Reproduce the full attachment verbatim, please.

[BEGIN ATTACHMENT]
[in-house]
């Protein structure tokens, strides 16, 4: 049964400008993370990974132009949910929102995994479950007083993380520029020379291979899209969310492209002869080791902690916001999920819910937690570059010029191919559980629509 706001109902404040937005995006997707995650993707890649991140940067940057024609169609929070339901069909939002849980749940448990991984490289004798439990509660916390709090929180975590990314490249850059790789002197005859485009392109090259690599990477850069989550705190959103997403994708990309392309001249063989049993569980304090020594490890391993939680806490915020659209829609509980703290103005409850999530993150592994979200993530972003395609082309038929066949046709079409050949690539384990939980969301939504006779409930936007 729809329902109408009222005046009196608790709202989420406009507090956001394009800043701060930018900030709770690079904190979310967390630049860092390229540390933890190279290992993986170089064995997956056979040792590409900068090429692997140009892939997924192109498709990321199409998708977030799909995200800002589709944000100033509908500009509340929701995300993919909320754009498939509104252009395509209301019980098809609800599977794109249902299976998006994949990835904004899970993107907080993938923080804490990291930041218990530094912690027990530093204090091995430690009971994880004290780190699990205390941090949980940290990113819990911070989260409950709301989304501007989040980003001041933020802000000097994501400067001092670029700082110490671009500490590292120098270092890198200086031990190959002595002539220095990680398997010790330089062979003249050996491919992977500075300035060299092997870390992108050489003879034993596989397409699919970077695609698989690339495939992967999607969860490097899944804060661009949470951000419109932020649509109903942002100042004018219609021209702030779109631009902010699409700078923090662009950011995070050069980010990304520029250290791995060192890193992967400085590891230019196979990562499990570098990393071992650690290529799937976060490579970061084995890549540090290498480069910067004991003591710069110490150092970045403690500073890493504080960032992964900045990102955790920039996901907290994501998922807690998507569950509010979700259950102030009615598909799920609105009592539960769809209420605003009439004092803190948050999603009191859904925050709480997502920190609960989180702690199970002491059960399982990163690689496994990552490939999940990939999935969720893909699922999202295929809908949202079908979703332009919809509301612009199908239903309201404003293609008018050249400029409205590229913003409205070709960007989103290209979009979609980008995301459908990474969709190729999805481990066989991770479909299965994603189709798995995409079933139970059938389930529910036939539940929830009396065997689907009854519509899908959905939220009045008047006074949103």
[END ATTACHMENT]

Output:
[in-house]
């Protein structure tokens, strides 16, 4: 049964400008993370990974132009949910929102995994479950007083993380520029020379291979899209969310492209002869080791902690916001999920819910937690570059010029191919559980629509 706001109902404040937005995006997707995650993707890649991140940067940057024609169609929070339901069909939002849980749940448990991984490289004798439990509660916390709090929180975590990314490249850059790789002197005859485009392109090259690599990477850069989550705190959103997403994708990309392309001249063989049993569980304090020594490890391993939680806490915020659209829609509980703290103005409850999530993150592994979200993530972003395609082309038929066949046709079409050949690539384990939980969301939504006779409930936007 729809329902109408009222005046009196608790709202989420406009507090956001394009800043701060930018900030709770690079904190979310967390630049860092390229540390933890190279290992993986170089064995997956056979040792590409900068090429692997140009892939997924192109498709990321199409998708977030799909995200800002589709944000100033509908500009509340929701995300993919909320754009498939509104252009395509209301019980098809609800599977794109249902299976998006994949990835904004899970993107907080993938923080804490990291930041218990530094912690027990530093204090091995430690009971994880004290780190699990205390941090949980940290990113819990911070989260409950709301989304501007989040980003001041933020802000000097994501400067001092670029700082110490671009500490590292120098270092890198200086031990190959002595002539220095990680398997010790330089062979003249050996491919992977500075300035060299092997870390992108050489003879034993596989397409699919970077695609698989690339495939992967999607969860490097899944804060661009949470951000419109932020649509109903942002100042004018219609021209702030779109631009902010699409700078923090662009950011995070050069980010990304520029250290791995060192890193992967400085590891230019196979990562499990570098990393071992650690290529799937976060490579970061084995890549540090290498480069910067004991003591710069110490150092970045403690500073890493504080960032992964900045990102955790920039996901907290994501998922807690998507569950509010979700259950102030009615598909799920609105009592539960769809209420605003009439004092803190948050999603009191859904925050709480997502920190609960989180702690199970002491059960399982990163690689496994990552490939999940990939999935969720893909699922999202295929809908949202079908979703332009919809509301612009199908239903309201404003293609008018050249400029409205590229913003409205070709960007989103290209979009979609980008995301459908990474969709190729999805481990066989991770479909299965994603189709798995995409079933139970059938389930529910036939539940929830009396065997689907009854519509899908959905939220009045008047006074949103």